As a kid, I spent my time around many adults who used to rent videos from my neighborhood video stores. And often times they’d have viewing parties where they’d all hunker down, pop in one video after another and experience whatever title they took a chance on renting sight unseen. And as a child born in 1983 I spent a lot of my time watching with them. As such “Vamp” from 1986 is one of the earliest memories of a movie that continues lingering in my mind to this day. The climax of our protagonists escaping from the vampires in the sewer attempting to reach daylight has been etched in to my brain along with the lowering platform finale of “Day of the Dead.”
Director Richard Wenk’s obscure 1986 horror comedy is the original “From Dusk Til Dawn,” a movie about inept travelers seeking their fortune and getting more than they bargained for when they cross a night club filled with and run by the undead. The undead are all strippers who have the knack for luring in tourists, transients and thugs and eating them whole. With their canoodling with the city dump, they can dispose of the bodies easily. But when Keith and Vic go to the night club in the outskirts of town seeking a stripper for their impending fraternity initiation and venture in to the middle of nowhere to scam on new strippers. Things turn ugly when Keith (as played by a deadpan Chris Makepeace doing an apparent Matt Dillon impersonation) is taken backstage to meet the alluring and shockingly sexy Katrina (Grace Jones who has zero dialogue, is sexy here; that’s something I thought I’d never say). What starts as a mere seductions turns in to terror as she makes a meal out of poor Keith transforming in to a winged monster who devours him.
Now Vic, unaware of the meat market around him, and outside the doors, must search for his friend with ditzy club waitress Amaretto (Deedee Pfeiffer) and rich loser Duncan, all of whom are unaware that the neighborhood is nothing but vampires for miles on end. As night looms on, the pressure rises, and Wenk’s film becomes much of a creep fest with vampires galore, glossed with occasionally dark humor. I loved the gag with the street gang who is intent on ruining Vic’s efforts to escape, also oblivious to the vampire circuit around them, and the recurring gag on whether Amaretto is an actual vampire or just a moron is a welcome mysterious element that will keep viewers guessing until the final scenes. The tension within the fight for survival is often thick as Wenk opts for a dream-like nightmare where tints of greens and pinks fill the sewers where the vampires loom setting the stage for a frantic and occasionally funny battle to survive the night.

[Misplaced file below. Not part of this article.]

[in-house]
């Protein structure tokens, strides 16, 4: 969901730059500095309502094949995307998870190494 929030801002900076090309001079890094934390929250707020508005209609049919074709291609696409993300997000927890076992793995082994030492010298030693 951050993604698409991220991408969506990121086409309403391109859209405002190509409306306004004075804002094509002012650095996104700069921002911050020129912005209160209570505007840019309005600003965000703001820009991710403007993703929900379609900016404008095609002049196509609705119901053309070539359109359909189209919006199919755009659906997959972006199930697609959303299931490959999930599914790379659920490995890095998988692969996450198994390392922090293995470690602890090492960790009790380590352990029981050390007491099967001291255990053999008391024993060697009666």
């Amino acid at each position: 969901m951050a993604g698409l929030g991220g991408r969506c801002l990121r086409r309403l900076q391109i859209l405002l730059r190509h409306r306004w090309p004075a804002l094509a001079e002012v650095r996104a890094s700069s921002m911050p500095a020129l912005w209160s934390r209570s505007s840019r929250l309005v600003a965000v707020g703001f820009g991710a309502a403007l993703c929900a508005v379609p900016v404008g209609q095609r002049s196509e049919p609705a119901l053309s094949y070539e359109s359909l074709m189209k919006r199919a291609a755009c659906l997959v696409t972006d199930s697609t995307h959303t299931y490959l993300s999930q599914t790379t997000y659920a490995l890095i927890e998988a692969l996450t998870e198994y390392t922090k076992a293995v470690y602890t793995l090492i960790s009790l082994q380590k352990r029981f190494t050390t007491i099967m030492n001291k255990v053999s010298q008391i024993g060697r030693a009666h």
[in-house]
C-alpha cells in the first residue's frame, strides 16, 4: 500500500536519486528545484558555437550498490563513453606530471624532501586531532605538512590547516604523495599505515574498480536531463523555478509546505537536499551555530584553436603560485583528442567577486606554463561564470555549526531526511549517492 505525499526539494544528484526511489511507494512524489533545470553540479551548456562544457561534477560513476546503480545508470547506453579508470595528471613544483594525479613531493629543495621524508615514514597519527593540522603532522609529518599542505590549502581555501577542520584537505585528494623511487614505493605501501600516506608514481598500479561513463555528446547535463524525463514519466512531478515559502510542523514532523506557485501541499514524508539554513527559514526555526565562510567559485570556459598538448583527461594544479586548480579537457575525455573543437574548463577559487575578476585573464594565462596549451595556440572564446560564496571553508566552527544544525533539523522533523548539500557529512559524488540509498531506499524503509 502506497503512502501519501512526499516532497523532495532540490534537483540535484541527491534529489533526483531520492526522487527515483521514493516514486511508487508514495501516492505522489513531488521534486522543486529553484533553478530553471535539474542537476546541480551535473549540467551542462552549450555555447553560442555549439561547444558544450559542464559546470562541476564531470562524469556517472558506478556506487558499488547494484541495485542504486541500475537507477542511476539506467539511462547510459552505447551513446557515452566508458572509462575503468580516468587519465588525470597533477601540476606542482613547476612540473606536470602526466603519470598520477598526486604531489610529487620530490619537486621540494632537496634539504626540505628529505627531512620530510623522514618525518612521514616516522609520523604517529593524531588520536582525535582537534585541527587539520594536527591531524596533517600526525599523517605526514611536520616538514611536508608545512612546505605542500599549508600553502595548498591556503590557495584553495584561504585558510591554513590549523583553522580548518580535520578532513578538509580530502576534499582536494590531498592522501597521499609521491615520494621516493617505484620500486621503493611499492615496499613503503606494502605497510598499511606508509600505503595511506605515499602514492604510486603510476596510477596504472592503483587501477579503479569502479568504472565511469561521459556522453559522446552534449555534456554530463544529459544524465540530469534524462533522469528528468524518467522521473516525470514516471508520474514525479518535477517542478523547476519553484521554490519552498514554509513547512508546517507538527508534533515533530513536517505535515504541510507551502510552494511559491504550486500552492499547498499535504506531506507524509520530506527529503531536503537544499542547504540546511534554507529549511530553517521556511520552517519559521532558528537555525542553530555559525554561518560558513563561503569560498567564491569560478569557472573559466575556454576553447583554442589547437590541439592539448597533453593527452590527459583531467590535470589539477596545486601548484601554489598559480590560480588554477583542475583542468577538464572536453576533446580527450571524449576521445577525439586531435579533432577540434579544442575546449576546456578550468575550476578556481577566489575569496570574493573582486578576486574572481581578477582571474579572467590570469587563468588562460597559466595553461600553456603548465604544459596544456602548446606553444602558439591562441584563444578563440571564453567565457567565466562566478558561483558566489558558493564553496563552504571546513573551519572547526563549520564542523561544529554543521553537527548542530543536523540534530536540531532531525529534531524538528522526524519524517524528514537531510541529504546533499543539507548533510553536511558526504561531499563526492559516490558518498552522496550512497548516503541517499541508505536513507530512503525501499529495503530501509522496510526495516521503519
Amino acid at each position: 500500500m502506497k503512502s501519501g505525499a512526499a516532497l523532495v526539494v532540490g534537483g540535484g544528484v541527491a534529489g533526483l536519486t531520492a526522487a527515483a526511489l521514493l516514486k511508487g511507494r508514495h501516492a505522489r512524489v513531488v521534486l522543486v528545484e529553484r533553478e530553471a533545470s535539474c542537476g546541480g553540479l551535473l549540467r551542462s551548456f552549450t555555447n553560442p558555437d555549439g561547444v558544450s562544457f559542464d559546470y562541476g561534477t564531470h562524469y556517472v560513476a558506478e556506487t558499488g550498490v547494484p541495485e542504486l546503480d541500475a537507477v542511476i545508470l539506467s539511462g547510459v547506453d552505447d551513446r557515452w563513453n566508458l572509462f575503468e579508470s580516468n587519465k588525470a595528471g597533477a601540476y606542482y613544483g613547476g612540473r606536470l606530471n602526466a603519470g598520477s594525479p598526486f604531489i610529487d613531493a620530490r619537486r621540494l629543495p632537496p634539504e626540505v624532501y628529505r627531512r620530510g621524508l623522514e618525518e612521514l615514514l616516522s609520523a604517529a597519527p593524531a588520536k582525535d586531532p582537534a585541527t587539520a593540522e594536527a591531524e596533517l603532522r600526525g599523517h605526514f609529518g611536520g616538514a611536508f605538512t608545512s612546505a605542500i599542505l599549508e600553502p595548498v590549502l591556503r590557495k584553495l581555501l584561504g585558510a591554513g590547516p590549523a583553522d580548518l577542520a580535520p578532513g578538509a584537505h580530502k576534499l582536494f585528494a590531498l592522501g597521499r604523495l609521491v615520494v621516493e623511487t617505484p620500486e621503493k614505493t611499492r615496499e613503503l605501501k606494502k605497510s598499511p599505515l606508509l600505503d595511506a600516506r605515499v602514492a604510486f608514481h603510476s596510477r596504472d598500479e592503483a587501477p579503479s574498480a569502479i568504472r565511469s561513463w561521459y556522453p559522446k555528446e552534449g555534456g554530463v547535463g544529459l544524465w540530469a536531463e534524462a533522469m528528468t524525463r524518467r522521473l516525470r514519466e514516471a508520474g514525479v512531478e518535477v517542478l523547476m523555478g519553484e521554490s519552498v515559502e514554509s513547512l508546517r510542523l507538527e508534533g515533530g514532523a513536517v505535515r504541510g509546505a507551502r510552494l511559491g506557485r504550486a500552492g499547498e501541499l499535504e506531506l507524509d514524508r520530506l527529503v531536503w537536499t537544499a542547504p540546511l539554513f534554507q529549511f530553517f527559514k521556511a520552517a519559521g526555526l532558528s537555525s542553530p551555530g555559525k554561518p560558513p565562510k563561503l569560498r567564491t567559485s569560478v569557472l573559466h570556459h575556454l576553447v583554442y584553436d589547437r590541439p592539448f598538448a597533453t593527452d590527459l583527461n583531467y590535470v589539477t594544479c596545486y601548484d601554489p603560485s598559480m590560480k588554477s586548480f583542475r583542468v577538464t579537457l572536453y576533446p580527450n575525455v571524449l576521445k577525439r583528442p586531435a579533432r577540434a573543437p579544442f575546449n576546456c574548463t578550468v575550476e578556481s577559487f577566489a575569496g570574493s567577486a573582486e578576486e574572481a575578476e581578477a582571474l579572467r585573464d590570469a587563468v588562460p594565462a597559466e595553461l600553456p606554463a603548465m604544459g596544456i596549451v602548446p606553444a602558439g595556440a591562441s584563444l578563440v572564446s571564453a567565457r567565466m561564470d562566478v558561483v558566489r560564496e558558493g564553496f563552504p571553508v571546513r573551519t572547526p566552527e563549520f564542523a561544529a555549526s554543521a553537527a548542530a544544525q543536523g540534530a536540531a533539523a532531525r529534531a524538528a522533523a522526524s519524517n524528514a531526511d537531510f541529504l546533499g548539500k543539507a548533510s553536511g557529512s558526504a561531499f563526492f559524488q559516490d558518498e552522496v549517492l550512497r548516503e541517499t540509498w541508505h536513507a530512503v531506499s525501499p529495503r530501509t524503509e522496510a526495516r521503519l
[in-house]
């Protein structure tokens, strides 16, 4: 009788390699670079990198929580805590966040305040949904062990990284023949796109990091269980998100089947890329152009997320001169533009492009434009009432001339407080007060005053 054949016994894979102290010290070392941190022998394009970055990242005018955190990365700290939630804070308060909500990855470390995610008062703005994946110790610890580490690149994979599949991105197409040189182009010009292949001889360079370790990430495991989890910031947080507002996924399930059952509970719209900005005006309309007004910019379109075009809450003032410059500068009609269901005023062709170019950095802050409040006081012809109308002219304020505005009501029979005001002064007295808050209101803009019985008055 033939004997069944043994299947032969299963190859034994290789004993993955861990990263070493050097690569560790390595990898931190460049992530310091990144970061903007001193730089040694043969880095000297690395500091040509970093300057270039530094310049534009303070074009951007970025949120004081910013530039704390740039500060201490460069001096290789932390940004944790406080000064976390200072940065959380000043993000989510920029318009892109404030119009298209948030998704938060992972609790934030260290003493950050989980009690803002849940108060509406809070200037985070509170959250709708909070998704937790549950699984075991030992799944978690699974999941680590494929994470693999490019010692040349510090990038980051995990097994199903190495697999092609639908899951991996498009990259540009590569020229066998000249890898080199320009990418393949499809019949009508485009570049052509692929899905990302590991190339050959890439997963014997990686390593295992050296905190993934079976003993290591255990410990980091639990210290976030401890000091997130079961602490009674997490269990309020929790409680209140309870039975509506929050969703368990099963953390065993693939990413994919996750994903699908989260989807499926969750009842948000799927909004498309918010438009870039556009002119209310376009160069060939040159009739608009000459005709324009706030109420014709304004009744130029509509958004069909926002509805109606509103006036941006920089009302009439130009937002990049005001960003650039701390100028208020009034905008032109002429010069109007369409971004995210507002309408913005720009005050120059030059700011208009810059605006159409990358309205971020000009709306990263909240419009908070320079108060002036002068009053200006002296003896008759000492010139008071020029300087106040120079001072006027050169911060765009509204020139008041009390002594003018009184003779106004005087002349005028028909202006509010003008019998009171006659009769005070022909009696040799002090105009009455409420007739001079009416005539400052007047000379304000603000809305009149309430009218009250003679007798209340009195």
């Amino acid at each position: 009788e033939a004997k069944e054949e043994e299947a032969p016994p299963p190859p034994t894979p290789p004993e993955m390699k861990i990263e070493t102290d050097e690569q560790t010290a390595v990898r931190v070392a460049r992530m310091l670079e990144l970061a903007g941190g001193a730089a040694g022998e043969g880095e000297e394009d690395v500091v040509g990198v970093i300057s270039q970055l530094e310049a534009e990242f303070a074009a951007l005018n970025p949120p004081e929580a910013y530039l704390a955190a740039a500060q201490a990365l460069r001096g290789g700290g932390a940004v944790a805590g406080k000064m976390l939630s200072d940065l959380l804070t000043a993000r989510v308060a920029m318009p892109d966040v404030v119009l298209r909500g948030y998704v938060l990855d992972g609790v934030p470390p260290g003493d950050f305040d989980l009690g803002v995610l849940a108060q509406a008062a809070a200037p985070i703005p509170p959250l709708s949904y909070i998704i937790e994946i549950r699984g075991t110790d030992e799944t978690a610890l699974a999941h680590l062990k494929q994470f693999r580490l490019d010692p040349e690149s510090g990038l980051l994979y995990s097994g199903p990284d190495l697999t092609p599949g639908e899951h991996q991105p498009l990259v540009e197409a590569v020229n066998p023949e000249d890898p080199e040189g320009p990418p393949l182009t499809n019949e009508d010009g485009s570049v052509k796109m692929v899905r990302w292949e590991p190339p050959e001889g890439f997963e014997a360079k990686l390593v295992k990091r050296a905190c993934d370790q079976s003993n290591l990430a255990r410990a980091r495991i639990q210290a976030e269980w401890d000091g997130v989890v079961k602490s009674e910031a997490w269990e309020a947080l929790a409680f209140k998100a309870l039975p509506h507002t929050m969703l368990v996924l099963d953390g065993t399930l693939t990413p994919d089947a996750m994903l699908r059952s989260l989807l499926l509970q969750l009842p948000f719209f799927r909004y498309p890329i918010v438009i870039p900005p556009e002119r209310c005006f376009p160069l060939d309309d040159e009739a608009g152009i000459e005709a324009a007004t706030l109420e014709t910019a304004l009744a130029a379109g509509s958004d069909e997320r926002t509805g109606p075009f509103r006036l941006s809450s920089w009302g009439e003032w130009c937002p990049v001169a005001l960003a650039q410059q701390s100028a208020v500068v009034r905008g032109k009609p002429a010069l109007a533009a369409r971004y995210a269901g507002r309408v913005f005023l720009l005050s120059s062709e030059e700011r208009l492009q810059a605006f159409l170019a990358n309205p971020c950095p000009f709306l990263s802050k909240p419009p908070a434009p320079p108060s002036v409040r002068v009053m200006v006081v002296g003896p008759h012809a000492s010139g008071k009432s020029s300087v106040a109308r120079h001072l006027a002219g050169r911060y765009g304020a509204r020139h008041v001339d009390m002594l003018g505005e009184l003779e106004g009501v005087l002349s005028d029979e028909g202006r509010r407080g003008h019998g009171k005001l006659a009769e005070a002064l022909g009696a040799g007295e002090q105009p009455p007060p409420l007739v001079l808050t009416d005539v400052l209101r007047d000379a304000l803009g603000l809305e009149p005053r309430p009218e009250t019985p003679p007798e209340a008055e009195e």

Meanwhile the make up effects are fantastic with Grace Jones taking on the form of clawed monster with grotesque results, while every vampire has their own distinct personality and form allowing them individual bouts of horror with every lunge at our characters. Sandy Baron is a considerably excellent reluctant hero who becomes a vampire hunter as the film progresses, learning to survive among the rats in the sewers who desperately want to kill him to save their goddess Katrina. “Vamp” is a wonderful trip down memory lane and a horror comedy that still holds up to this day with vampires who were actually horrifying at one point in time. Imagine that. Equal amounts darkly comedic and creepy, “Vamp” is an eighties gem that still holds up as a competent and engrossing vampire comedy with sharp performances, a thick sense of dread, and achieving the miracle of making Grace Kelly looks ravishingly sexy. Thank goodness one of my earliest movie memories is a damn good horror film.